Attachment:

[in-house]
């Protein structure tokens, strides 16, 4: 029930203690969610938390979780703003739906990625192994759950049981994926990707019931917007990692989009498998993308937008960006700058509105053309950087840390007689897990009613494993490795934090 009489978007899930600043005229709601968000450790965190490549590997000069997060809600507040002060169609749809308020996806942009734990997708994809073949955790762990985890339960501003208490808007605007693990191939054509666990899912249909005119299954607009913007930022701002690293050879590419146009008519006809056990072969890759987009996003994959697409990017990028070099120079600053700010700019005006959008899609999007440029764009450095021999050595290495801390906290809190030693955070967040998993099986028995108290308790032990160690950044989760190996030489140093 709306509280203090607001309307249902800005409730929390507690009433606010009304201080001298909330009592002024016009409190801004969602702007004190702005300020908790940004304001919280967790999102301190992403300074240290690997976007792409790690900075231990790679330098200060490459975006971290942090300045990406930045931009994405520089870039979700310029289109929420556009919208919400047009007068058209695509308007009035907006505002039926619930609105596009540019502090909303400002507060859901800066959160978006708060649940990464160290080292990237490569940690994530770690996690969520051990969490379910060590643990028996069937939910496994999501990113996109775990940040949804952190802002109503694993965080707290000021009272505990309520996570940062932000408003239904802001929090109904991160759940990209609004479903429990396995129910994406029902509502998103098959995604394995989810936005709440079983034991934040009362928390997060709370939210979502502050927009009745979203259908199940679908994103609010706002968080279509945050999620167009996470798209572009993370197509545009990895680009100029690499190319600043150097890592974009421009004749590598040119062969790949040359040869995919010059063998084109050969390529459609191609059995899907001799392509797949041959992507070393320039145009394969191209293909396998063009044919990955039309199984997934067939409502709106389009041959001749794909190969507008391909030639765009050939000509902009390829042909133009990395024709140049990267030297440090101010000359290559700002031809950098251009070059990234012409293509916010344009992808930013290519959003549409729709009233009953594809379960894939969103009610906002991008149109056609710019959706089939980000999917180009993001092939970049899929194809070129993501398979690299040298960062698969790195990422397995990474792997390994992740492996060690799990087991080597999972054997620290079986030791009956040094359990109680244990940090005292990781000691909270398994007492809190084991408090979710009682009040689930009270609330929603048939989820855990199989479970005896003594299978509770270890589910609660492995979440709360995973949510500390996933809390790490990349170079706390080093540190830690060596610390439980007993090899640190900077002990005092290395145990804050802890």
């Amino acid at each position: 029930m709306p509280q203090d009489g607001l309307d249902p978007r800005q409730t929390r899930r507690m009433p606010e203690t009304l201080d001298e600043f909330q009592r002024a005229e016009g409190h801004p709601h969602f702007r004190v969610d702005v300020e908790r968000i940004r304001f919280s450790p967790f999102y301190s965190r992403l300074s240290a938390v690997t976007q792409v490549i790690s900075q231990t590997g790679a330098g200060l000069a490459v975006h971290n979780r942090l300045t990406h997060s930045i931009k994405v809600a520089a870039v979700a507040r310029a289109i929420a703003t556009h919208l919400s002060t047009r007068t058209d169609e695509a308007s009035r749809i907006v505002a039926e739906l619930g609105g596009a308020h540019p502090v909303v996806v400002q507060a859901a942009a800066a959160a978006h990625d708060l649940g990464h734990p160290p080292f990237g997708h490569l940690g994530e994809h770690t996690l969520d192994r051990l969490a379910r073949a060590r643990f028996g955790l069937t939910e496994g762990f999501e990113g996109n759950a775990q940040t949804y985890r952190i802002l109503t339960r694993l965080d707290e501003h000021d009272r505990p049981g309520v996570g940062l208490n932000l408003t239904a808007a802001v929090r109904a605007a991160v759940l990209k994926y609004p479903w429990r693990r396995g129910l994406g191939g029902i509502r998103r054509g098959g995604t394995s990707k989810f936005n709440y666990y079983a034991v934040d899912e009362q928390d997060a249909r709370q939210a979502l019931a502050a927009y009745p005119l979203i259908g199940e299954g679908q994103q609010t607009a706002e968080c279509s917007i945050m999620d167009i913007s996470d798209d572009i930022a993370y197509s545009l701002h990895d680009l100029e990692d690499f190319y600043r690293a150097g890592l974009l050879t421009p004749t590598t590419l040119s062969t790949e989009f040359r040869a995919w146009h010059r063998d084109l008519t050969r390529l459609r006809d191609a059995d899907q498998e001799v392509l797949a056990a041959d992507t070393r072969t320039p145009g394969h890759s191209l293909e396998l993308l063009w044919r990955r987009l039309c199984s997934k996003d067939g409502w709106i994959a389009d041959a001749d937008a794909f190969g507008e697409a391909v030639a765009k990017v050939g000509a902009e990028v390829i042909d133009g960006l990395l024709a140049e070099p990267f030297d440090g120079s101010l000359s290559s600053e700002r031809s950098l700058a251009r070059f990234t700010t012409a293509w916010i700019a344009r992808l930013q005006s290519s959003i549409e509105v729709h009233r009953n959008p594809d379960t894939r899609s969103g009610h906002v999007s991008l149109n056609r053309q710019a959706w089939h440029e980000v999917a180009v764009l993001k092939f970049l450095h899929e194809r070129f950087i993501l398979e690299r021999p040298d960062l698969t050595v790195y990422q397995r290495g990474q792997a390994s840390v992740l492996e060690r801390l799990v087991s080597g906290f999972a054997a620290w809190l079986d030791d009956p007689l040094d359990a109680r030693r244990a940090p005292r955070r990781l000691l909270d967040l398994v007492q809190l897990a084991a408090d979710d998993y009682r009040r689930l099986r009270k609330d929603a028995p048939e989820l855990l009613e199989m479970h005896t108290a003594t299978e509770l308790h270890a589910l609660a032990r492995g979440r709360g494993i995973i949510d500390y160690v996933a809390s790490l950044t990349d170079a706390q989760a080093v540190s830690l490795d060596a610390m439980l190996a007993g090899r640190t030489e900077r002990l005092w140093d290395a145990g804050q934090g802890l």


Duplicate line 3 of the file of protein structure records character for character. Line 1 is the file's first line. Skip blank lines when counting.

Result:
């Amino acid at each position: 029930m709306p509280q203090d009489g607001l309307d249902p978007r800005q409730t929390r899930r507690m009433p606010e203690t009304l201080d001298e600043f909330q009592r002024a005229e016009g409190h801004p709601h969602f702007r004190v969610d702005v300020e908790r968000i940004r304001f919280s450790p967790f999102y301190s965190r992403l300074s240290a938390v690997t976007q792409v490549i790690s900075q231990t590997g790679a330098g200060l000069a490459v975006h971290n979780r942090l300045t990406h997060s930045i931009k994405v809600a520089a870039v979700a507040r310029a289109i929420a703003t556009h919208l919400s002060t047009r007068t058209d169609e695509a308007s009035r749809i907006v505002a039926e739906l619930g609105g596009a308020h540019p502090v909303v996806v400002q507060a859901a942009a800066a959160a978006h990625d708060l649940g990464h734990p160290p080292f990237g997708h490569l940690g994530e994809h770690t996690l969520d192994r051990l969490a379910r073949a060590r643990f028996g955790l069937t939910e496994g762990f999501e990113g996109n759950a775990q940040t949804y985890r952190i802002l109503t339960r694993l965080d707290e501003h000021d009272r505990p049981g309520v996570g940062l208490n932000l408003t239904a808007a802001v929090r109904a605007a991160v759940l990209k994926y609004p479903w429990r693990r396995g129910l994406g191939g029902i509502r998103r054509g098959g995604t394995s990707k989810f936005n709440y666990y079983a034991v934040d899912e009362q928390d997060a249909r709370q939210a979502l019931a502050a927009y009745p005119l979203i259908g199940e299954g679908q994103q609010t607009a706002e968080c279509s917007i945050m999620d167009i913007s996470d798209d572009i930022a993370y197509s545009l701002h990895d680009l100029e990692d690499f190319y600043r690293a150097g890592l974009l050879t421009p004749t590598t590419l040119s062969t790949e989009f040359r040869a995919w146009h010059r063998d084109l008519t050969r390529l459609r006809d191609a059995d899907q498998e001799v392509l797949a056990a041959d992507t070393r072969t320039p145009g394969h890759s191209l293909e396998l993308l063009w044919r990955r987009l039309c199984s997934k996003d067939g409502w709106i994959a389009d041959a001749d937008a794909f190969g507008e697409a391909v030639a765009k990017v050939g000509a902009e990028v390829i042909d133009g960006l990395l024709a140049e070099p990267f030297d440090g120079s101010l000359s290559s600053e700002r031809s950098l700058a251009r070059f990234t700010t012409a293509w916010i700019a344009r992808l930013q005006s290519s959003i549409e509105v729709h009233r009953n959008p594809d379960t894939r899609s969103g009610h906002v999007s991008l149109n056609r053309q710019a959706w089939h440029e980000v999917a180009v764009l993001k092939f970049l450095h899929e194809r070129f950087i993501l398979e690299r021999p040298d960062l698969t050595v790195y990422q397995r290495g990474q792997a390994s840390v992740l492996e060690r801390l799990v087991s080597g906290f999972a054997a620290w809190l079986d030791d009956p007689l040094d359990a109680r030693r244990a940090p005292r955070r990781l000691l909270d967040l398994v007492q809190l897990a084991a408090d979710d998993y009682r009040r689930l099986r009270k609330d929603a028995p048939e989820l855990l009613e199989m479970h005896t108290a003594t299978e509770l308790h270890a589910l609660a032990r492995g979440r709360g494993i995973i949510d500390y160690v996933a809390s790490l950044t990349d170079a706390q989760a080093v540190s830690l490795d060596a610390m439980l190996a007993g090899r640190t030489e900077r002990l005092w140093d290395a145990g804050q934090g802890l």